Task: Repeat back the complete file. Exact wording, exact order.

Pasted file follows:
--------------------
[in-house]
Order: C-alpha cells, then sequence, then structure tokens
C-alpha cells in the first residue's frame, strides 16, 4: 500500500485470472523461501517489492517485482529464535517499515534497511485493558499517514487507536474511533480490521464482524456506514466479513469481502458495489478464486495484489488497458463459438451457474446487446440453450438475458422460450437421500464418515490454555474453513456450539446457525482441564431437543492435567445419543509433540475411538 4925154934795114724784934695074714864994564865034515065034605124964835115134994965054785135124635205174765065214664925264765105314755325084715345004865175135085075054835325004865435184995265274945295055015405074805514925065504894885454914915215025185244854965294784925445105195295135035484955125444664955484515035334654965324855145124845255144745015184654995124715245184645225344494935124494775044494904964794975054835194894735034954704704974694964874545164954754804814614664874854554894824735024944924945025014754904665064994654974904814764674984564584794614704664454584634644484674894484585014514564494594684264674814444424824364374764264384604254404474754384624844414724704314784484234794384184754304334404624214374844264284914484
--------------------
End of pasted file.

[in-house]
Order: C-alpha cells, then sequence, then structure tokens
C-alpha cells in the first residue's frame, strides 16, 4: 500500500485470472523461501517489492517485482529464535517499515534497511485493558499517514487507536474511533480490521464482524456506514466479513469481502458495489478464486495484489488497458463459438451457474446487446440453450438475458422460450437421500464418515490454555474453513456450539446457525482441564431437543492435567445419543509433540475411538 4925154934795114724784934695074714864994564865034515065034605124964835115134994965054785135124635205174765065214664925264765105314755325084715345004865175135085075054835325004865435184995265274945295055015405074805514925065504894885454914915215025185244854965294784925445105195295135035484955125444664955484515035334654965324855145124845255144745015184654995124715245184645225344494935124494775044494904964794975054835194894735034954704704974694964874545164954754804814614664874854554894824735024944924945025014754904665064994654974904814764674984564584794614704664454584634644484674894484585014514564494594684264674814444424824364374764264384604254404474754384624844414724704314784484234794384184754304334404624214374844264284914484